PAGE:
Many a suicide does not happen on the spur of the moment. The thought has been brewing inside the troubled individual. But we, families, friends, colleagues and teachers, don't read the tell-tale signs which might help us prevent a suicide.

Some years ago, I was one of the judges at a poem reciting competition. A young boy, Muni, aged 11, rendered five Thirukkural verses and a Subramania Bharati poem with good diction and passion. Naturally, he won the first prize. That was on a Wednesday. On Saturday, I was shocked to read that Muni lay on the rail track and was run over by a train. What a loss of a budding poet, writer or journalist, I rued.

Some days later, I met his sobbing parents. “We killed him,” they said. “A couple of months ago, we told him that we couldn't afford to keep him in school; we needed him to supplement the family income by rolling beedies as all of us did. He was morose and we thought that it would pass off. We didn't think it will end this way.” I told the forlorn parents that they should have consulted someone who could help. Their reply was: “What access do we poor people have?”

We read about other suicides like that of a young bride who immolated herself because her husband and in-laws pestered her father for more dowry. More people take their own lives — farmers burdened with debts, girls or boys forbidden to marry persons of their choice, a mother killing her young girls and hanging herself, a man killing his children and wife and shooting himself, youngsters committing suicide for failing in their exams, for missing a rank or promotion. We generally don't bother as long as it doesn't affect us and happens to unknown people.

The most unexpected suicide was that of the grandniece of a friend of mine. Jayanthi (let us call her so) at 35 had a promising career, a doctor-husband and a smart five-year old daughter, a posh house near the Niagara Falls. She was so orderly that her husband used to say that she would pack his tiffin with “individually-wrapped idlies.” One day, at 4 a.m., she looked at her sleeping husband and child for the last time, left a cryptic note that read, “Let things be as they are,” and drove to the Falls and jumped off. Her body was found three days later some miles away. She was supposed to have suffered from maniac depression, which her psychiatrist-husband missed!

What a waste of life? Do you know that every 10 minutes there is a suicide somewhere in the world or that Bangalore has got the dubious distinction of being the suicide capital of India? In all these, the tragedy is not only the untimely deaths but the realisation that some of the victims could very well have turned out to be C.V. Ramans, GNBs, Abdul Kalams, top surgeons and distinguished teachers, who knows?

Religious leaders declare that suicide is a sin, governments proclaim that attempted suicides are illegal, parliamentarians couldn't care and society turns the other way. This is not the way to reduce our population and society should act to reduce, if not end, this scourge, at least the copycat incidents.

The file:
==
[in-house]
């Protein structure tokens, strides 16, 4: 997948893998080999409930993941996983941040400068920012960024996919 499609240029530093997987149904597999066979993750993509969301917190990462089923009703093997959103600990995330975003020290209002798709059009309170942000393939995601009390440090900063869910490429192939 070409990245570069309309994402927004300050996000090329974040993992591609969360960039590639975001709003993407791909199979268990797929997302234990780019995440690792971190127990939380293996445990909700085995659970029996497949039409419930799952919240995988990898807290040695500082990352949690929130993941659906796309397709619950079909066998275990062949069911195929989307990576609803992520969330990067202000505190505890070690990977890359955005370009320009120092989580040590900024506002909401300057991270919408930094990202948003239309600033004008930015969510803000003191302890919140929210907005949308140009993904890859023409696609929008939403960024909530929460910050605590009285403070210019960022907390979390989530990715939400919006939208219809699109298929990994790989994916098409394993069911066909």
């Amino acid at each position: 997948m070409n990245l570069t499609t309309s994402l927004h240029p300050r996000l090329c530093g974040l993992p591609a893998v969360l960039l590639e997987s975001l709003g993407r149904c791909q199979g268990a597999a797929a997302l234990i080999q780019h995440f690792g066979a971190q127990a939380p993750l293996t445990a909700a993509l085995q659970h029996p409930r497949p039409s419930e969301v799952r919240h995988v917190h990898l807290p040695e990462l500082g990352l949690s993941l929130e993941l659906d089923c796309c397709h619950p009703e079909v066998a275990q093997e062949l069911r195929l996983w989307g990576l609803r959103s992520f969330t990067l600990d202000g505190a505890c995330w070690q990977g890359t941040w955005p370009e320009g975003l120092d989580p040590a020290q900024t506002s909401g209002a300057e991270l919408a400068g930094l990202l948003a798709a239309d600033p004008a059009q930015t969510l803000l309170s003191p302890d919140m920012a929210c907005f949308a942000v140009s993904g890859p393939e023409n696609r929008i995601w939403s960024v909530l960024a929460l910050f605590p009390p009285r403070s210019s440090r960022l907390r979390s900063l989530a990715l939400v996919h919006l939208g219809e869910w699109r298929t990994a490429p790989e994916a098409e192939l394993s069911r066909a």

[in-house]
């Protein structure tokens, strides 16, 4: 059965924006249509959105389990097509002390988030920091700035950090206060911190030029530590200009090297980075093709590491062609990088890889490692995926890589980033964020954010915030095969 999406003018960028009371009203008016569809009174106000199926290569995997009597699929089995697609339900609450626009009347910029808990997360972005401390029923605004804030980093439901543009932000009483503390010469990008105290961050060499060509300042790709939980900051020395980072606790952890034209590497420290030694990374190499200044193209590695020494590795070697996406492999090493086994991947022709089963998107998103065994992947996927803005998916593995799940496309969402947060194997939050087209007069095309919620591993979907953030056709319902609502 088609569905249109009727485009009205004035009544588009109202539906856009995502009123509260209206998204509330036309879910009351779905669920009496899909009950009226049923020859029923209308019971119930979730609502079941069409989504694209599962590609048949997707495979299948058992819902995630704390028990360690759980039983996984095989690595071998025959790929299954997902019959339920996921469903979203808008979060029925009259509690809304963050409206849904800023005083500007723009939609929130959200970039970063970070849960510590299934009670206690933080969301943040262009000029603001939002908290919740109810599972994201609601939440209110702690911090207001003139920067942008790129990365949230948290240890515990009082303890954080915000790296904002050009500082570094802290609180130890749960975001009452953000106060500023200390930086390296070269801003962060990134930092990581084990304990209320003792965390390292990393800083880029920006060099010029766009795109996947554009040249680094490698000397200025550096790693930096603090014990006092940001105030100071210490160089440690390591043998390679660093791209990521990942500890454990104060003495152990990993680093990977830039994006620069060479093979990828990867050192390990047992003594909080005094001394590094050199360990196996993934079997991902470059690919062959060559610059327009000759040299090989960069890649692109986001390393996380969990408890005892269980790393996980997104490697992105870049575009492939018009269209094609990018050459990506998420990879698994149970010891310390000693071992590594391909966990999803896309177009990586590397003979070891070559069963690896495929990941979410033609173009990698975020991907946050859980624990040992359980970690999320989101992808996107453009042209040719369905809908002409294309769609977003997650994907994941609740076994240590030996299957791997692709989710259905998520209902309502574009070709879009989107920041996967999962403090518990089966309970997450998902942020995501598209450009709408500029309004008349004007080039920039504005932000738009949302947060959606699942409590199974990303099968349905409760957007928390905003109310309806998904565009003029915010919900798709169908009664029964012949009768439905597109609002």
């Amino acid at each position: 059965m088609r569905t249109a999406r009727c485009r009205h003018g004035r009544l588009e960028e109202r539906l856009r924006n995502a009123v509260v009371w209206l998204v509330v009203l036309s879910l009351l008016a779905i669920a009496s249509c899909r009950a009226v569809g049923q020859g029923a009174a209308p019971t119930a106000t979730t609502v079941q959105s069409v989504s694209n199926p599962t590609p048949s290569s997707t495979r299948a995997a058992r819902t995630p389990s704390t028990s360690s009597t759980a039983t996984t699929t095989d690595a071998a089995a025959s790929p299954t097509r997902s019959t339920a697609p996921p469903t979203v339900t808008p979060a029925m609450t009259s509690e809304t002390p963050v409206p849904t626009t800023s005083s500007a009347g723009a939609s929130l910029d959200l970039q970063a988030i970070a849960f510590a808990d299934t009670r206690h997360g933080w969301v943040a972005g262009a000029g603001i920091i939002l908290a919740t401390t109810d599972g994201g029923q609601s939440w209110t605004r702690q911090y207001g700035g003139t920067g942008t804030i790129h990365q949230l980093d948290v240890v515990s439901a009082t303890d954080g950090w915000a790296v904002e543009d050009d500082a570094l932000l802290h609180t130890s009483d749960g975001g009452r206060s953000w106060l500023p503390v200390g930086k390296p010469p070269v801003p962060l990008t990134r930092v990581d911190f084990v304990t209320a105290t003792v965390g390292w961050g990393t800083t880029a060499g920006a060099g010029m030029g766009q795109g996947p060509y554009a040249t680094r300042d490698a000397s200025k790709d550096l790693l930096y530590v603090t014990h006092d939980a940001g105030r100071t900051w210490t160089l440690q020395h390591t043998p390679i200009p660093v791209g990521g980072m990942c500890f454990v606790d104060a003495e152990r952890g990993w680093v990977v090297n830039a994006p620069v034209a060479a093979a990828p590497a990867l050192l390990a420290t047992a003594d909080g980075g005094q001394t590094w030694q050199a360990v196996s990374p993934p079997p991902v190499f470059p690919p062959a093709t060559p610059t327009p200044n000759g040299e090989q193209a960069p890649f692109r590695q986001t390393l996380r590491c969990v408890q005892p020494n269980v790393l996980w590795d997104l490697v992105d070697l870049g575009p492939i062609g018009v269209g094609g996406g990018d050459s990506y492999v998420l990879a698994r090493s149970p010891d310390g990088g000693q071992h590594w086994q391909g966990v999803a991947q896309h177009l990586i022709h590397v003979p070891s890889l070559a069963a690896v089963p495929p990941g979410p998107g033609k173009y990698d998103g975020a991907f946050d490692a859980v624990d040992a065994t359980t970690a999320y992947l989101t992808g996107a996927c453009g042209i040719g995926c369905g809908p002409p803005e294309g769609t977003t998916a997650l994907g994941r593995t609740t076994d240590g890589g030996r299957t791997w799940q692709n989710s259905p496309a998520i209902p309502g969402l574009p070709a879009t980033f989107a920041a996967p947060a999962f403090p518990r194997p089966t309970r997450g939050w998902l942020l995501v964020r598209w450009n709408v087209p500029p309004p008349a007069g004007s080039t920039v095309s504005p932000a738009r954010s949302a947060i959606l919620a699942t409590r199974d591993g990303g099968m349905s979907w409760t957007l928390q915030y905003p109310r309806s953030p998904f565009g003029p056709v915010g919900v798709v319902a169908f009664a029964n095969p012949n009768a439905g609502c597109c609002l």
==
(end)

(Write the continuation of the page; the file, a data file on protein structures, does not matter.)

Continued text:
Many a suicide does not happen on the spur of the moment. The thought has been brewing inside the troubled individual. But we, families, friends, colleagues and teachers, don't read the tell-tale signs which might help us prevent a suicide.

In many cities abroad, there are “suicide helplines” which listen to the troubled souls and counsel them against the extreme step. In Montreal, I was a volunteer at one of these helplines. On a Sunday night, a teenager, Dora (not her real name) called me to say, “I am fed up with life; I am going to end it.” I asked her why. She said she was going to fail in her exam and that would upset her parents, who wanted her to become a doctor. “I don't like medicine and the course, and doctors want only to make money.” I asked her why she did not tell her parents. She said they did not listen and that she had made the decision. I told her that suicide was an extreme step and “you won't have a return ticket.” I countered her “I don't care” with: “One failure doesn't mean that you will be a life-long failure. Everyone has a unique talent in something and you should explore your strong points.”

I cited the examples of Churchill, who was a poor student, and Einstein, who was told he was “no-good” at university. “Look at what happened to them.” She called me the next week and a few more times, which meant she was listening and her mind was changing. I asked her what her interest was. She said music.

Then I suggested that she tell her parents and talk things over. Finally, she gave me the good news that although they were worried after hearing her threat to end her life, they relented and let her change her course to music saying that they would help her. Many years later, she came to see me and said, “Thank you, sir. I am now a music teacher at a school, happily married with a two-year-old daughter. One thing, for sure, I won't insist on my daughter taking to music. She could do what she likes and I would help her.” One happy ending.

Yes, suicides could and should be stopped if we take responsibility for our sisters and brothers. You don't need a psychiatrist or trained counsellors (they would help, of course) but only caring people with sympathetic ears and patience. You don't say, for example, “you stupid so-and-so, Are you mad?” Anyone can help. Since neither the government nor society bothers, it is up to every one of us to offer counsel. Every city, nay, every community, needs to set up a “suicide help” centre where troubled people can talk about their problems and find a solution. Yes, an NGO set-up, if you please, like the homes for “fallen girls” or alcoholics.

Will we do it?

(The writer's email ID is: spsundaram2003@yahoo.ca)

Keywords: suicide

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